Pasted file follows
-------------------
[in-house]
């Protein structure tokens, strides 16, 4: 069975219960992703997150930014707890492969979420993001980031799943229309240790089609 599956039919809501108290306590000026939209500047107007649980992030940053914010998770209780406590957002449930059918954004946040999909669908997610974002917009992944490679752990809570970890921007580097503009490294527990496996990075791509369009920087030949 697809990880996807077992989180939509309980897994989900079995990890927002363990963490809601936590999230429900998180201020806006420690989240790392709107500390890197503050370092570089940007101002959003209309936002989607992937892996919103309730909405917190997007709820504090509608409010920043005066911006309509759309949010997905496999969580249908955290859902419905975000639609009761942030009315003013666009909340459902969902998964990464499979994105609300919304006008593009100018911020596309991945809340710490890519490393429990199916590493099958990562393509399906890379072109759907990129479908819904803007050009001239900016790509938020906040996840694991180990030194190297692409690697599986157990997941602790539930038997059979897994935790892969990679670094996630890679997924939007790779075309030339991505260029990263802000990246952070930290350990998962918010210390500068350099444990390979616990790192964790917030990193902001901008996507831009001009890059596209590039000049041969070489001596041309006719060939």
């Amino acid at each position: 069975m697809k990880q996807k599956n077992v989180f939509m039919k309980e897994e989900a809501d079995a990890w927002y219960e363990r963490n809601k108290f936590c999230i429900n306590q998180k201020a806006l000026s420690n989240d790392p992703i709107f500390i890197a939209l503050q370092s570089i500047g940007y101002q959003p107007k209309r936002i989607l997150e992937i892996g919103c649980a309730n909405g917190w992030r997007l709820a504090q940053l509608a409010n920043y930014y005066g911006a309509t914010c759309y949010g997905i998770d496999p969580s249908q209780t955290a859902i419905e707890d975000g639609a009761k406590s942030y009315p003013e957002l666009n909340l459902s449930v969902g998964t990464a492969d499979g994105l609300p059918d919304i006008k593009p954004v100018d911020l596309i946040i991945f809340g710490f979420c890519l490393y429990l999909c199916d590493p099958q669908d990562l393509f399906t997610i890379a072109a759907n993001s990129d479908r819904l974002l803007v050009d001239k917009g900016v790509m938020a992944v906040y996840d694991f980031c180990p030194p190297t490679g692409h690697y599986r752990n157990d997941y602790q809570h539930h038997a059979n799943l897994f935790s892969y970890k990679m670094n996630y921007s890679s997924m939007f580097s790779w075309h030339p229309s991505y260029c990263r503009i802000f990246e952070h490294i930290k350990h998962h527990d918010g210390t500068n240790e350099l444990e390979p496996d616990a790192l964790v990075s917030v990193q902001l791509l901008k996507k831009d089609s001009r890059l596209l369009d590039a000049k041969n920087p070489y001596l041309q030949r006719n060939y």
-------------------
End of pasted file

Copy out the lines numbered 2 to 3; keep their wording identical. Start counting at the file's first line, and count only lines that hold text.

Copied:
């Protein structure tokens, strides 16, 4: 069975219960992703997150930014707890492969979420993001980031799943229309240790089609 599956039919809501108290306590000026939209500047107007649980992030940053914010998770209780406590957002449930059918954004946040999909669908997610974002917009992944490679752990809570970890921007580097503009490294527990496996990075791509369009920087030949 697809990880996807077992989180939509309980897994989900079995990890927002363990963490809601936590999230429900998180201020806006420690989240790392709107500390890197503050370092570089940007101002959003209309936002989607992937892996919103309730909405917190997007709820504090509608409010920043005066911006309509759309949010997905496999969580249908955290859902419905975000639609009761942030009315003013666009909340459902969902998964990464499979994105609300919304006008593009100018911020596309991945809340710490890519490393429990199916590493099958990562393509399906890379072109759907990129479908819904803007050009001239900016790509938020906040996840694991180990030194190297692409690697599986157990997941602790539930038997059979897994935790892969990679670094996630890679997924939007790779075309030339991505260029990263802000990246952070930290350990998962918010210390500068350099444990390979616990790192964790917030990193902001901008996507831009001009890059596209590039000049041969070489001596041309006719060939």
């Amino acid at each position: 069975m697809k990880q996807k599956n077992v989180f939509m039919k309980e897994e989900a809501d079995a990890w927002y219960e363990r963490n809601k108290f936590c999230i429900n306590q998180k201020a806006l000026s420690n989240d790392p992703i709107f500390i890197a939209l503050q370092s570089i500047g940007y101002q959003p107007k209309r936002i989607l997150e992937i892996g919103c649980a309730n909405g917190w992030r997007l709820a504090q940053l509608a409010n920043y930014y005066g911006a309509t914010c759309y949010g997905i998770d496999p969580s249908q209780t955290a859902i419905e707890d975000g639609a009761k406590s942030y009315p003013e957002l666009n909340l459902s449930v969902g998964t990464a492969d499979g994105l609300p059918d919304i006008k593009p954004v100018d911020l596309i946040i991945f809340g710490f979420c890519l490393y429990l999909c199916d590493p099958q669908d990562l393509f399906t997610i890379a072109a759907n993001s990129d479908r819904l974002l803007v050009d001239k917009g900016v790509m938020a992944v906040y996840d694991f980031c180990p030194p190297t490679g692409h690697y599986r752990n157990d997941y602790q809570h539930h038997a059979n799943l897994f935790s892969y970890k990679m670094n996630y921007s890679s997924m939007f580097s790779w075309h030339p229309s991505y260029c990263r503009i802000f990246e952070h490294i930290k350990h998962h527990d918010g210390t500068n240790e350099l444990e390979p496996d616990a790192l964790v990075s917030v990193q902001l791509l901008k996507k831009d089609s001009r890059l596209l369009d590039a000049k041969n920087p070489y001596l041309q030949r006719n060939y």